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   Occupational pension scheme    Open market option    Offsetting
   Office of Fair Trading    Office for National Statistics    OPRA
   Open annuity    OPAS    

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Occupational pension scheme
This is the pension gained as a result of salaried employment and generally referred to as an occupational pension scheme. Occupational pensions are governed by the Occupational Pensions Regulatory Authority (OPRA) and must comply with certain regulations to benefit from the tax incentives.

The scheme contributions are calculated as a percentage of a member's basic salary with the maximum contribution being 15.0%. An occupational pension scheme can be operated as a final salary pension with a pension related to the schemes accrual rate and member's earnings at retirement age or operated as a money purchase scheme with the pension income linked to the fund value, this being dependent upon the contributions made and investment return.

At retirement the individual can use a money purchase fund to buy an annuity and has the option to use an open market option to search for the highest pension annuity. Once you have purchased an annuity it cannot be changed, so learn more about annuities, compare annuity rates and before making a decision at retirement, secure a personalised pension annuities quote offering guaranteed rates.

Occupational Pensions Advisory Services
In the event of an internal dispute between the former scheme member and the scheme trustees involving the payment or calculation of a transfer value (which should have been resolved satisfactorily at the time of transfer) the transferred out scheme member can have recourse to the services of the Occupational Pensions Advisory Service (OPAS). The former scheme member could also approach the Pensions Ombudsman that performs a similar role.

Occupational Pensions Regulatory Authority
When the Occupational Pensions Board was disbanded on 6 April 1997, the Occupational Pensions Regulatory Authority (OPRA) took on some of its functions. OPRA are funded by a levy on pension schemes generally. Their role is to enforce the law applicable to occupational pension schemes and have wide powers for this purpose. This includes the power to wind up pension schemes and suspend, disqualify or remove scheme trustees.

OPRA will also ensure schemes adhere to the minimum funding requirements (MFR), the introduction of member nominated Trustees, contribution schedules, the audit of scheme accounts and presentation requirements. All occupational schemes are regulated by OPRA but schemes with only one member are exempt from paying the general levy, such as Executive Pension Plans.

Office of Fair Trading
The director general of the Office of Fair Trading (OFT) has extensive responsibilities covering consumer protection and encouraging competition.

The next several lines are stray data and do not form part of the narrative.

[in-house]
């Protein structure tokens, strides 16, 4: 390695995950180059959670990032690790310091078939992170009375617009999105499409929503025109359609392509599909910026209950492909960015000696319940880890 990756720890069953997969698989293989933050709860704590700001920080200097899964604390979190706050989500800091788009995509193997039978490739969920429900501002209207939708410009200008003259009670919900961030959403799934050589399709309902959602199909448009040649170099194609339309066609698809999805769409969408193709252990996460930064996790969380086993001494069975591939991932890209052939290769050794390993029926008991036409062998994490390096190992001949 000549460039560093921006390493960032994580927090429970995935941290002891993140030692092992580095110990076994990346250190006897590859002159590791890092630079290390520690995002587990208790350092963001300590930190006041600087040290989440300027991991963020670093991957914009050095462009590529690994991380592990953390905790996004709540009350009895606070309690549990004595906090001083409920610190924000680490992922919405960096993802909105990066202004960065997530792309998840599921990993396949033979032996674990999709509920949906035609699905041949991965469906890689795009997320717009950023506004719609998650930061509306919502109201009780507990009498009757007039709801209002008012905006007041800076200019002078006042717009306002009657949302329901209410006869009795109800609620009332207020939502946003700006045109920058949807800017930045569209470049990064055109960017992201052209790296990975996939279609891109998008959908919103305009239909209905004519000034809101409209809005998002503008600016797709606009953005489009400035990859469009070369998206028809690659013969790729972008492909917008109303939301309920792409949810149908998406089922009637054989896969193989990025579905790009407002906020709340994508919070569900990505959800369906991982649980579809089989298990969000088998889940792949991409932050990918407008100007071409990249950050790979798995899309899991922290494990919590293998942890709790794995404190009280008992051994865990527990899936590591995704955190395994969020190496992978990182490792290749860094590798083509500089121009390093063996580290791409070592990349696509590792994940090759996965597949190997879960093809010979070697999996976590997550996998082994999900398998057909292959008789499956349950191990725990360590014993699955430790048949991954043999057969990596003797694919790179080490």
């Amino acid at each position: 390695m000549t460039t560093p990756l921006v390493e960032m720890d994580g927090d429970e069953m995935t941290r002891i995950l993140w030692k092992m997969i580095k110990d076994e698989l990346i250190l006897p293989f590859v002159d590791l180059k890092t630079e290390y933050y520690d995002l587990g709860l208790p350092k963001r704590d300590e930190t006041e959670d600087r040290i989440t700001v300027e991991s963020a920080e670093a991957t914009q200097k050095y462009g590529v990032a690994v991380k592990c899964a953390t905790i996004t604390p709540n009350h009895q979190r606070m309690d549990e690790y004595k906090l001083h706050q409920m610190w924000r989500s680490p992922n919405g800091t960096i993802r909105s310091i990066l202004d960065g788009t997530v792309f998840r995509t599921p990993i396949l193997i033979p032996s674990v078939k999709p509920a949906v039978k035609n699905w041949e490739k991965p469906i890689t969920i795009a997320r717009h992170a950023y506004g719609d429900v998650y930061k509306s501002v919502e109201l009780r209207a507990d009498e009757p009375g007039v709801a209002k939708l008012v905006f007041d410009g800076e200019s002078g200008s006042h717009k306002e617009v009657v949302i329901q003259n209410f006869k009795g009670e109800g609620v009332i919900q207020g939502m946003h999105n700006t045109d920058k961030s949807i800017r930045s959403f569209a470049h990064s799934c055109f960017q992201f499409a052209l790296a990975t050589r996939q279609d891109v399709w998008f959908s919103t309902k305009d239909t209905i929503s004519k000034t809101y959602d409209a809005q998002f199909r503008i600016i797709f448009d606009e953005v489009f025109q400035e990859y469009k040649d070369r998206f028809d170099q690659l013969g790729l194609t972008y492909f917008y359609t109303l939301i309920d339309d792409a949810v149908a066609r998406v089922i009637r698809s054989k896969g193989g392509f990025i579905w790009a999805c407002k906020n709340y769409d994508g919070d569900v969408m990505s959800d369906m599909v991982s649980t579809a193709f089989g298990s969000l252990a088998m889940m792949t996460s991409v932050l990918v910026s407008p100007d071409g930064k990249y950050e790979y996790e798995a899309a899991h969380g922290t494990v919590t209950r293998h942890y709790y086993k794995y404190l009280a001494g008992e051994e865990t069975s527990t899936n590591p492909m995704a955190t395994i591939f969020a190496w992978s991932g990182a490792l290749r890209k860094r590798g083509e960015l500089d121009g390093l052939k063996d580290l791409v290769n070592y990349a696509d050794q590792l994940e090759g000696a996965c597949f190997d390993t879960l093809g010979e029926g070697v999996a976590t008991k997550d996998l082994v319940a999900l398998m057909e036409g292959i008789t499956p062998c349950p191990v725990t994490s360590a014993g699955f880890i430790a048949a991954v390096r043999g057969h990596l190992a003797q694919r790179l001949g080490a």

The OFT aims to maximise consumer welfare by; protecting consumers by preventing abuse; empowering consumers by giving them access to information and redress; and promoting competitive and responsible supply. The OFT aims to promote competition and create efficient working of markets for goods and services by; removing or limiting restrictions on the competitive process; and improving the effectiveness of competition law. This will enable consumers to buy goods and services they want at the best possible price.

The director general of the office of Fair Trading is responsible under section 122 of the Financial Services Act 1986 to review the rules and practices of the financial services industry. As a result of the director generals report to the treasury, the
Financial Services Authority (FSA) has liberalised polarisation and the government has introduced the Financial Services and Markets Act 2000 (FSMA) to replace and update the Financial Services Act 1986.

Office for National Statistics
Produced from the Office for National Statistics (ONS) are national statistics outputs which ministers have decided should come within the scope of the new arrangements, and which have been produced to high professional standards set out in a code of practice, and have been put together free from political interference.

The ONS are responsible for a vast amount of UK statistics and information on statistics as well as publications covering thirteen themes such as commerce, economy, social and welfare, population, transport, education and many more. For example, the economy theme contains articles on economic trends for national accounts like the
retail price index (RPI) or gross domestic product (GDP).

The ONS uses geography as one of the key variables in the collecting, processing, storing and aggregating of almost all the surveys completed. To produce the various articles and publications the ONS will work with other organizations such as the